The current global pandemic is challenging the way that businesses operate and testing whether they have robust continuity plans. eCommonSense founder Andy Scothern suggests some steps builders’ merchants can take to minimise the adverse effects on their business.
As the Coronavirus crisis escalates, many builders’ merchants are rightly worried about how it will affect their business as the government imposes increasingly draconian measures.
Since builders generally work in small groups and outdoors, they should be in a lower risk profile; we could assume that many of them will continue to work. If they are working, they will still need to buy products from merchants and with the right precautions in place they can.
But that does not mean that merchants can sit back and relax.
Given the many unknowns surrounding coronavirus, builders merchants need to evaluate their readiness to deal with the fallout on operations, supply chain and employee well-being.
You need to ensure that your business can continue to operate with minimal staff and put business continuity plans in place during the crisis, which some are predicting may go on for as long as a year.
One of the emerging trends is how consumer behaviour has shifted, as more people purchase goods on websites. eCommerce experts predict that online sales will double by the end of the crisis. The desire to buy online is likely to be mirrored by many builders, as they look to minimise the risk of coming into contact with the virus.
When traditional channels and operations are impacted by the outbreak, the value of digital channels becomes immediately apparent and potentially urgent.
A logistics specialist has warned retailers to plan now for 40% of retail sales to be made online at the peak of the Covid-19 outbreak, which is double the current 20% of all retail sales. Due to the length of the crisis, this behaviour is likely to become ingrained in people’s behaviour just as the 1988 postal strike virtually created the fax machine market overnight.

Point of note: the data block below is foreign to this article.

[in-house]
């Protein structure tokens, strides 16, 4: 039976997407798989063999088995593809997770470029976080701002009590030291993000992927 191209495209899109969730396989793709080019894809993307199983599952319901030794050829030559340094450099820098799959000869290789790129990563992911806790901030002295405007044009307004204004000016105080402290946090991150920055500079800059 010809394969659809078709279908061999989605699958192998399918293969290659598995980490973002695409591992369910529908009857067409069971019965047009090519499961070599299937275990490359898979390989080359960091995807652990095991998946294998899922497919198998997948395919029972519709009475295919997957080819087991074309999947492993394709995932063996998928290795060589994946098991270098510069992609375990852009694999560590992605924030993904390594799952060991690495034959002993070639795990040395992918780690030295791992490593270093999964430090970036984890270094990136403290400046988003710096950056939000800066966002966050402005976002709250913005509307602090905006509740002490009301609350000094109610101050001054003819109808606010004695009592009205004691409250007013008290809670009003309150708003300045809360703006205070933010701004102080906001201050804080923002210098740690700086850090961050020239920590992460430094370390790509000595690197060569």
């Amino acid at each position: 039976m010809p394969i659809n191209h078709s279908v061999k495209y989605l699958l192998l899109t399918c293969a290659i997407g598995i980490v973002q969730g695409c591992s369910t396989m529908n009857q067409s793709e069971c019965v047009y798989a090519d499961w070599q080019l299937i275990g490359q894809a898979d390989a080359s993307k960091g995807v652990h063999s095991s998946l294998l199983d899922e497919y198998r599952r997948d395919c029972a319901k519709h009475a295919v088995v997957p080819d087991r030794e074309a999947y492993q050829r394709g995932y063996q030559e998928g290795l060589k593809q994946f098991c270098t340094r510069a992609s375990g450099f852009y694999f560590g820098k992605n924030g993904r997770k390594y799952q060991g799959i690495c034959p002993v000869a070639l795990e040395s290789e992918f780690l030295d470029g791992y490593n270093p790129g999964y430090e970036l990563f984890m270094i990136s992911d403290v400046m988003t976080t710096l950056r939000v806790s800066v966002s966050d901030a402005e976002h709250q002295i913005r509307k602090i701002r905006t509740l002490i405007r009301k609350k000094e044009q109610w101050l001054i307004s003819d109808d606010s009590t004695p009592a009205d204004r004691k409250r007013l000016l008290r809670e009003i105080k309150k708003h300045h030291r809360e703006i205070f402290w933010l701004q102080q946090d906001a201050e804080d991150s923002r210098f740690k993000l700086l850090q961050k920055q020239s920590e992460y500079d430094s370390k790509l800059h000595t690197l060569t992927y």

So, what should you be doing now?
The first thing is to get ahead of the crisis by preparing a list of the kind of issues that might strike and developing mitigating and contingency measures.
Your people are your most valuable assets, and you need to keep them safe, informed and prepared. You will need to outline what your approach is to meetings, customer contact, remote working, sick pay and basic hygiene.
You will need to model scenarios about critical operations and how you would reassign staff if necessary to keep the business going.
If all of your administration teams work in the same place, then the risk that one person inadvertently infecting everyone increases considerably. While you may be able to cope with a few people off sick, that will be challenged to breaking point if the majority are off at the same time.
So, considering where your critical staff will work from should form a key plank in your continuity planning. If your administration team can work from home and dial in through a virtual private network, then all the better.
If the jump in online sales in other sectors is anything to go by, then your website will see an increase in traffic, so you need to make sure it can cope.
You should make sure that your customers know that this channel is available for anyone wanting to use it. Additionally, you will need to look at processes around delivery to make sure that drivers are kept safe, and the amount of contact is minimal.
If your online operation is not as advanced as you would like it to be, then you may want to bolster your call centre operations in the short-term. My prediction is that delivered orders may increase significantly, which means that your fleet will also need to be running at maximum efficiency.
Finally, although it may sound odd today; prepare now for the next crisis. Covid-19 is not a one-off challenge, as it’s just the latest of a long line of crises to deal with, from BSE and Foot & Mouth disease to SARS. We should expect additional phases to the current epidemic and other epidemics in the future. The research shows that the effectiveness of organisations to respond to crises indicates that prior preparation is the best strategy.
One thing that is certain even in the early days of this crisis is that you need to prepare for a changed world. In essence, business and society will never be the same again, as it was after the postal strike. Fax machines became ubiquitous, and 30 years later are only just being retired.
You need to make sure that your business also changes to be ready for the new world.